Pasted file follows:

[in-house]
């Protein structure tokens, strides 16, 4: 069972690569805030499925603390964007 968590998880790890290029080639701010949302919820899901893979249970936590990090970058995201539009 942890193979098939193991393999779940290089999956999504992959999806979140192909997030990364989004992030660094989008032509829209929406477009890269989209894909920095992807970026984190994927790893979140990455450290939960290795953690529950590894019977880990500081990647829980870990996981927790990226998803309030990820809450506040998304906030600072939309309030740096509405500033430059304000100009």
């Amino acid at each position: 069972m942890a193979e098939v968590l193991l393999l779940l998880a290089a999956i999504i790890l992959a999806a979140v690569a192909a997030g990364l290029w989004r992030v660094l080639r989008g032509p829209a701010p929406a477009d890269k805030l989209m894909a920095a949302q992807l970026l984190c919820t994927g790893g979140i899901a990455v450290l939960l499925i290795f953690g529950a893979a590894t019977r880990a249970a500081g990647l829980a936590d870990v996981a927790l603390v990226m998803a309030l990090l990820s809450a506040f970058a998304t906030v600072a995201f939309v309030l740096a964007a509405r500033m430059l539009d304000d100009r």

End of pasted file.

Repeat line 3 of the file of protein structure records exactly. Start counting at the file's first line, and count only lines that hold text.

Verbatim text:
């Amino acid at each position: 069972m942890a193979e098939v968590l193991l393999l779940l998880a290089a999956i999504i790890l992959a999806a979140v690569a192909a997030g990364l290029w989004r992030v660094l080639r989008g032509p829209a701010p929406a477009d890269k805030l989209m894909a920095a949302q992807l970026l984190c919820t994927g790893g979140i899901a990455v450290l939960l499925i290795f953690g529950a893979a590894t019977r880990a249970a500081g990647l829980a936590d870990v996981a927790l603390v990226m998803a309030l990090l990820s809450a506040f970058a998304t906030v600072a995201f939309v309030l740096a964007a509405r500033m430059l539009d304000d100009r």